Here at DID, some of our readers have been asking us to make our Focus Articles more accessible. These are DID’s pieces that highlight key weapons programs and cover related events and contracts on an ongoing basis, or deal with a critical industry issue.
In response, we’ve created a new topic category under the major heading “DID Site.” I’ve also gone back through the archives and tagged a number of key pieces that belong in the new topic archive. Presenting: DID Focus Articles, with pieces whose range includes missiles, blimps, aircraft, maintenance programs, ground vehicles, contracting vehicles, ships and submarines, benefits costing, robots & uavs, and more.
Reader feedback is appreciated here at DID, and we’re always looking for tips and additions regarding our focus article series. Just drop us a line via defenseindustrydaily.com’s tips@ emailbox.
On Sept. 14, 2006, the US Government Accountability Office released report # GAO-06-883: “Best Practices: Stronger Practices Needed to Improve DOD Technology Transition Processes.” The report’s home page reads:
“The Department of Defense (DOD) relies on its science and technology community to develop innovative technologies for weapon systems, spending $13 billion on basic, applied, and advanced technology research. Several GAO reports have addressed problems in transitioning technologies to the acquisition community. This report, which was prepared under the Comptroller General’s authority to conduct evaluations, compares DOD’s technology transition processes with commercial best practices. Specifically, GAO identifies technology transition techniques used by leading companies [DID: actually just 3M, Boeing, IBM, and Motorola] and assesses the extent to which DOD uses the techniques…”
Faced with an enemy that has no compunctions about committing war crimes by using human shields, the US Army is discovering that snipers are a critical battlefield asset. For instance, the American Snipers 501c3 support organization got this letter from a 1st Stryker Brigade sniper team it had helped out with some gear:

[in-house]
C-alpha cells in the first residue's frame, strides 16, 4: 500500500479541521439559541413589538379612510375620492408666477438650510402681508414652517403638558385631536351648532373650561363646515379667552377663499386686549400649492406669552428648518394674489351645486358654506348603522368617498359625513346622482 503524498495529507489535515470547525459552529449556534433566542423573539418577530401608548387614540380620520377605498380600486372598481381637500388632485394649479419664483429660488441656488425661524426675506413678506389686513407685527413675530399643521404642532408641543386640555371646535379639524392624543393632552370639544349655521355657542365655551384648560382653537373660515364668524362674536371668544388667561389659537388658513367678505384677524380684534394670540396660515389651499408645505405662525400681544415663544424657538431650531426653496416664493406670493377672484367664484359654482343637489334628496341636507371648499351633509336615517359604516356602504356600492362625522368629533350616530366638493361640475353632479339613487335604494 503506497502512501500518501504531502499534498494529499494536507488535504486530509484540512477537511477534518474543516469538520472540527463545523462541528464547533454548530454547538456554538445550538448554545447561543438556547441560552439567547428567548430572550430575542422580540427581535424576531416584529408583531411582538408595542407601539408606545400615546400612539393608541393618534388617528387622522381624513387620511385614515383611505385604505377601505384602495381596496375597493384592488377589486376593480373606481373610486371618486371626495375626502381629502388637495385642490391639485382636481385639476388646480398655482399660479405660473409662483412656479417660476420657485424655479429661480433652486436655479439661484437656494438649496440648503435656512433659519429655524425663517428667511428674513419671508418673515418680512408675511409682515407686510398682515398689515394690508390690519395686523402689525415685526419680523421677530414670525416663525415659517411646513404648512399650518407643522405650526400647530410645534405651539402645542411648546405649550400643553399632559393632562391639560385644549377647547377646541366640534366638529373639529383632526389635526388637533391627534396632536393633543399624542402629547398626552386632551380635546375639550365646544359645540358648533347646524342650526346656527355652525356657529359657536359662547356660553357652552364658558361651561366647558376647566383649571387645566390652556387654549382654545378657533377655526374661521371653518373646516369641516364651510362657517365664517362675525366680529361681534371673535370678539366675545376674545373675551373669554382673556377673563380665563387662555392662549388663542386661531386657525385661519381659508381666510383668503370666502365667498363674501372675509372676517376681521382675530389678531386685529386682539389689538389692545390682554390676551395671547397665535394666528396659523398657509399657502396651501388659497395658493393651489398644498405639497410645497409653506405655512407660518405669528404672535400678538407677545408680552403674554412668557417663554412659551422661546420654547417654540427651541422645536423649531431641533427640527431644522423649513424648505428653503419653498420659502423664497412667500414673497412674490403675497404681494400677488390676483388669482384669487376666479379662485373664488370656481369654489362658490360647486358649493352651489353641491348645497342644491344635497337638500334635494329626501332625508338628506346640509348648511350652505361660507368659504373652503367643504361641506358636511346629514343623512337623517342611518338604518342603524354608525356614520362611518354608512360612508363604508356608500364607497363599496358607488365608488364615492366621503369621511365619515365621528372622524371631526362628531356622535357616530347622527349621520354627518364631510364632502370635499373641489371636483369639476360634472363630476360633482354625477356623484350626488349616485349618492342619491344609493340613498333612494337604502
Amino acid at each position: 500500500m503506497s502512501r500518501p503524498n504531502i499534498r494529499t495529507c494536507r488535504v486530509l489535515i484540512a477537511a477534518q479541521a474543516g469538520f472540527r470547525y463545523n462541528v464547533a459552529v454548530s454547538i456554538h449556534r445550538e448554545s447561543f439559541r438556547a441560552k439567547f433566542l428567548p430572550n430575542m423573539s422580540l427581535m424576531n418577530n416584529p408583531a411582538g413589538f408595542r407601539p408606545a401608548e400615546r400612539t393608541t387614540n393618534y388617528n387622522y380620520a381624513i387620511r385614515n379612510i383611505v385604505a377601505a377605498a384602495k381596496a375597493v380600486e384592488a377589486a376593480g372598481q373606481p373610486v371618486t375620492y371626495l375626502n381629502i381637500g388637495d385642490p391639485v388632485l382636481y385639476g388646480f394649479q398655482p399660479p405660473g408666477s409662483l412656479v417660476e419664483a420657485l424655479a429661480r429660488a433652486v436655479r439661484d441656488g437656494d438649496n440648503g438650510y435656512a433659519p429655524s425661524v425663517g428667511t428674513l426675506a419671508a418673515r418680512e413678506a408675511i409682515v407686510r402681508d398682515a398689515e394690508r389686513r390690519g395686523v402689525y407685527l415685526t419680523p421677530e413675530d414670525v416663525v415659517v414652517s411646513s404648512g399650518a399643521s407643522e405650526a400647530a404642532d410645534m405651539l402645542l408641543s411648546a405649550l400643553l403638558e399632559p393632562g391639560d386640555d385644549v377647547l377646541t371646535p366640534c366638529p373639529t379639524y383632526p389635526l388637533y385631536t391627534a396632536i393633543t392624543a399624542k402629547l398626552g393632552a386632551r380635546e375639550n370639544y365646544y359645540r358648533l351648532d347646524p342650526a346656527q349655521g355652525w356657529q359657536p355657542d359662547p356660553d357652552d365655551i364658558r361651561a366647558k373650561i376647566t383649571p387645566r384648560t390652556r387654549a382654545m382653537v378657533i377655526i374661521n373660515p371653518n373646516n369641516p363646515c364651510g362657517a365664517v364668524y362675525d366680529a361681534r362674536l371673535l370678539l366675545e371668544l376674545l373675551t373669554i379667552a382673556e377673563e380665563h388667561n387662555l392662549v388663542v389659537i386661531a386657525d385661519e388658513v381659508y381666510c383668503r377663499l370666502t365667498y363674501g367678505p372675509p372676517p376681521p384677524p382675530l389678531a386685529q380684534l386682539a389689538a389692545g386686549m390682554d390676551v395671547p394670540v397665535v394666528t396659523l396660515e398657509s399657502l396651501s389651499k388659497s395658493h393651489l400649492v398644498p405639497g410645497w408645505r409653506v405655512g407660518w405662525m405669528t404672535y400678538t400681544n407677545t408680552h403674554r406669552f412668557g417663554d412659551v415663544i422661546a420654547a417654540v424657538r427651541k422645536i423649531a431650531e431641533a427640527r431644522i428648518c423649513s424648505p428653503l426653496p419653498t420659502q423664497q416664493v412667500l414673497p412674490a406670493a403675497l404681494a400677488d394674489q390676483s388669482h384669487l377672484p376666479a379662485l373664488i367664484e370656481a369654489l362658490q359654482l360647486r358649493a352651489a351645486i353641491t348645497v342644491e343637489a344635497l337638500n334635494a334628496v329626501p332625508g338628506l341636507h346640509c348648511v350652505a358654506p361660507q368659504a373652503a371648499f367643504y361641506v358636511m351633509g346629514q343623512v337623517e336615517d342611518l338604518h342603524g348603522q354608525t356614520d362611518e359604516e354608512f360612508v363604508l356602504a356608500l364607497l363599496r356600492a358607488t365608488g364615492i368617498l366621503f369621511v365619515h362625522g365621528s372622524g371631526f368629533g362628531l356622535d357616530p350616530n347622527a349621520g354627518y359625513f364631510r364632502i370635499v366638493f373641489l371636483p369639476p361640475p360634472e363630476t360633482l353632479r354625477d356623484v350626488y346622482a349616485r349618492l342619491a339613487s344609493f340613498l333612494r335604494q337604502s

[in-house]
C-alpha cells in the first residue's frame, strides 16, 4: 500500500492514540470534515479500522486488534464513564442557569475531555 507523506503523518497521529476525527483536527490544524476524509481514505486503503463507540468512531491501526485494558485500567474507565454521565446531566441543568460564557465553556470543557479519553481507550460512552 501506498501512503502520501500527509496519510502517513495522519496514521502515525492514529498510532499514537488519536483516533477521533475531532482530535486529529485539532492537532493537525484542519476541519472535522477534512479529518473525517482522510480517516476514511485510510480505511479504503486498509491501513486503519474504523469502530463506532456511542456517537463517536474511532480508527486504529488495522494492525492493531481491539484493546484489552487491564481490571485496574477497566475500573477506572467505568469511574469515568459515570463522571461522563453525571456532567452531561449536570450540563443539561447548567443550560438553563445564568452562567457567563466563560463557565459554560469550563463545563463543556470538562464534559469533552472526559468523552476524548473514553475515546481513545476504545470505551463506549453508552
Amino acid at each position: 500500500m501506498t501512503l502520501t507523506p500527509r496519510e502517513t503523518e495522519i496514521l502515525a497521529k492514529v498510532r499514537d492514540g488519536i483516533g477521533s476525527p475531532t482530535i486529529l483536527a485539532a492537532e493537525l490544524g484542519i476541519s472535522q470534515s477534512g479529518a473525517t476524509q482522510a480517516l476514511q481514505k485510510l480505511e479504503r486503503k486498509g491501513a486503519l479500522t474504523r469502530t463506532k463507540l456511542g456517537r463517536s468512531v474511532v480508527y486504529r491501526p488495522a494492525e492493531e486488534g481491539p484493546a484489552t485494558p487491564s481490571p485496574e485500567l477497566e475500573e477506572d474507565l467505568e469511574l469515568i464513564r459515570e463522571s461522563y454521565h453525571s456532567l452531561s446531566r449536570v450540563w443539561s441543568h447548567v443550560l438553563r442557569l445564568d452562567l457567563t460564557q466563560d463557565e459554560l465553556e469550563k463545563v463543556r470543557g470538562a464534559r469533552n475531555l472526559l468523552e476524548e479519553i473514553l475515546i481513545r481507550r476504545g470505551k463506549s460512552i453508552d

“…On April 9th all hell broke loose here in Mosul and we were up on an OP. My shooter spotted approximately 150 personnel with RPG’s and AK’s inter mixed with civilian personnel. He was able to fire three shots before the crowd dispersed. He killed two and wounded one at a 430 meters while under indirect fire. Now the shot does not seem that difficult but if you add the fact that he was firing from the 5th story out of a 12 degree loophole and the persons were running. I am proud of my shooter for making those shots. We were in heavy fire for about 5 hours that day and in all my company killed about 30 NCF and sustained no friendly injuries. I just thought I would tell you a little bit about us…”
Of course, the rifles themselves need to come from the military. Remington Arms Company Inc. in Ilion, NY received an $11.3 million firm-fixed-price contract for M24 sniper rifles (and see weapon review), spare parts, and modular access rail systems (aka. “Picatinny Rails”). Work will be performed in Ilion, NY, and is expected to be complete by April 30, 2007. This was a sole source contract initiated on May 18, 2006 by the U.S. Army Tank-Automotive and Armaments Command in Rock Island, IL (W52H09-06-C-0152).
Roy Anderson Corp. in Gulfport, MS received a $42.5 million firm-fixed price two-phased design-build construction contract for the design and construction of the Ocean Science Laboratory Complex at Stennis Space Center. Work will be performed in Bay St. Louis, MS, and is expected to be completed by September 2008. This contract was competitively procured as a two-phase design build via the Naval Facilities Engineering Command e-solicitation website with 6 offers received in Phase I, 5 selected to proceed to Phase II, and 3 offerors submitted Phase II proposals. The Naval Facilities Engineering Command Southeast in Jacksonville, FL issued the contract (N62467-06-C-0092).